Britain has recorded the sharpest fall in inflation since the cost of living crisis began, with a drop in the annual rate to 8.7%, but food prices continued to rise at the fastest pace in 45 years.
The Office for National Statistics said annual inflation as measured by the consumer prices index fell below double digits for the first time since August, with a decline from 10.1% in March. Inflation peaked at 11.1% in October.
The sharp fall came as the record energy price increases for households a year earlier were not repeated, although this was offset by the rising cost of a weekly shop as food and non-alcoholic drink prices soared by 19% in the 12 months to April.
Grant Fitzner, the ONS chief economist, said: “Prices in general remain substantially higher than they were this time last year, with annual food price inflation near historic highs.”
Reflecting stubbornly high levels of inflation as the headline rate cools more slowly than anticipated, City economists had forecast a bigger decline in April to 8.2%. The news comes as economists warn Rishi Sunak’s target to halve the rate of inflation this year will be met within a finer margin than expected.
The figures are likely to reinforce expectations for the Bank of England to raise interest rates further when it next meets to decide borrowing costs in June, extending its most aggressive assault on inflation in decades. The central bank had said earlier this month it expected inflation to fall to 8.4% in April.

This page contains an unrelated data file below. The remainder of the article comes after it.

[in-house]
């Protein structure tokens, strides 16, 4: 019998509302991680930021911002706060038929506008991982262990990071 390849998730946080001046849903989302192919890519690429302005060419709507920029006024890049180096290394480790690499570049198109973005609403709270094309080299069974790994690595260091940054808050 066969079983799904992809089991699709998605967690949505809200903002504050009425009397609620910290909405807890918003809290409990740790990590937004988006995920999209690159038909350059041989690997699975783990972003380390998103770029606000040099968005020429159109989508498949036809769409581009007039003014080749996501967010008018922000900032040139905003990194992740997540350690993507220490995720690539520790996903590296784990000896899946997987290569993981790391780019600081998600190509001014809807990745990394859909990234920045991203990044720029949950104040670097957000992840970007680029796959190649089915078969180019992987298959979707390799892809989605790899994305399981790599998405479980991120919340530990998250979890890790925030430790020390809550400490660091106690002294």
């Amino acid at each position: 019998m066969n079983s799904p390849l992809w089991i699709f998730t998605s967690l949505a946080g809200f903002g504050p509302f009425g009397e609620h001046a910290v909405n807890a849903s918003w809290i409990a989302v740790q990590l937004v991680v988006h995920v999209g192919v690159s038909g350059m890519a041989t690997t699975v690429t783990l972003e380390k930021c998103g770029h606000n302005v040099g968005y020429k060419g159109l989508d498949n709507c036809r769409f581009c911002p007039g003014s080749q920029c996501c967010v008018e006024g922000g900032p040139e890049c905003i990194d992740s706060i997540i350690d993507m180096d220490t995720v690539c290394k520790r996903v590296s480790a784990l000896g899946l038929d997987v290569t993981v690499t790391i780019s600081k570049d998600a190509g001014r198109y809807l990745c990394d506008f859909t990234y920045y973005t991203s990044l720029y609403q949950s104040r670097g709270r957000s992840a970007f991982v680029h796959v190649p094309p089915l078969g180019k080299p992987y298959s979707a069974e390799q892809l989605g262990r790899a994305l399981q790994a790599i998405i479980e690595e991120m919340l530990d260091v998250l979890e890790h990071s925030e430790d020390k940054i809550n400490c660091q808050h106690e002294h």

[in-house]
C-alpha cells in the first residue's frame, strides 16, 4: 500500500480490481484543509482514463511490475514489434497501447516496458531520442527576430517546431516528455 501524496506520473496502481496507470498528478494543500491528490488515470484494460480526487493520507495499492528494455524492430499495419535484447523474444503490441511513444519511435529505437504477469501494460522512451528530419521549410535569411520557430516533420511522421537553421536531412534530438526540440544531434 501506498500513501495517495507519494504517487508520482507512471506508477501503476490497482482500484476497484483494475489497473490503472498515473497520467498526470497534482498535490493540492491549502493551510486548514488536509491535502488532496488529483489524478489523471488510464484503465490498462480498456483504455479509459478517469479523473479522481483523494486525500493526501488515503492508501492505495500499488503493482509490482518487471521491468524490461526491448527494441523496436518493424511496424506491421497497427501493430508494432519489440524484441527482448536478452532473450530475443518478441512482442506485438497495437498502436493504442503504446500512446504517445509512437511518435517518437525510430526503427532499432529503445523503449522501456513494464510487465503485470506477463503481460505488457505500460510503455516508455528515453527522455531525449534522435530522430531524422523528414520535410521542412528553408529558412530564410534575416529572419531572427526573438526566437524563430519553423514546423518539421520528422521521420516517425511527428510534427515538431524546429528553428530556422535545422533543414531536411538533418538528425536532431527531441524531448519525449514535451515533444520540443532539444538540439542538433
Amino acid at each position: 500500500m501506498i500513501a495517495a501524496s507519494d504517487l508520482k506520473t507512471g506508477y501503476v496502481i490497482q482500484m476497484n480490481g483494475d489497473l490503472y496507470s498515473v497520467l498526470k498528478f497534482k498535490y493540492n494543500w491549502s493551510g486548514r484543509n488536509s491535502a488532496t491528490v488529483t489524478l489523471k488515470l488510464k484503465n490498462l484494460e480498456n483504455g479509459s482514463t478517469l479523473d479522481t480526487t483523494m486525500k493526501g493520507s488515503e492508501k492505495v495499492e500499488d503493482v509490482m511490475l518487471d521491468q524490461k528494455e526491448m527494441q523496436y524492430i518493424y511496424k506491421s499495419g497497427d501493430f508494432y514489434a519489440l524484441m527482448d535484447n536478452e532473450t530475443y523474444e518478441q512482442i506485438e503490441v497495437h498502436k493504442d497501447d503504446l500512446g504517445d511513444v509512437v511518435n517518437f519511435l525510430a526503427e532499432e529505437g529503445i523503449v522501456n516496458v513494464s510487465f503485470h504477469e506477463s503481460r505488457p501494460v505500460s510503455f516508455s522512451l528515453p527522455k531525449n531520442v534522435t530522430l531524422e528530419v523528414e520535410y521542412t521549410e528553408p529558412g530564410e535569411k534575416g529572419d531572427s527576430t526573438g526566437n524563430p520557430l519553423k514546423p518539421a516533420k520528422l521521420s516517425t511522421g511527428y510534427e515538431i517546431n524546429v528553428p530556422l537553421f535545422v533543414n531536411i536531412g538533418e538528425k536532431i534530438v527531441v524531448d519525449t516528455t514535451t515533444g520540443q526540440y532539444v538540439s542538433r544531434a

According to the latest snapshot from the ONS, electricity and gas prices contributed about 1.4 percentage points to the fall in the annual inflation rate, as last April’s rise in the Ofgem price cap drops out of the calculation.
It said this was partly offset by food prices continuing to rise at the fastest annual rate since 1977, as well as rising costs for recreation and culture, alcoholic beverages and tobacco, communication, and transport.
Rachel Reeves, the shadow chancellor, said: “As bills keep surging, families will be worried food prices and the cost of other essentials are still increasing. They will be asking why this Tory government still refuses to properly tackle this cost of living crisis, and why they won’t bring in a proper windfall tax on the enormous profits of oil and gas giants.”
Jeremy Hunt, the chancellor, said: “The IMF said yesterday we’ve acted decisively to tackle inflation but although it is positive that it is now in single digits, food prices are still rising too fast.”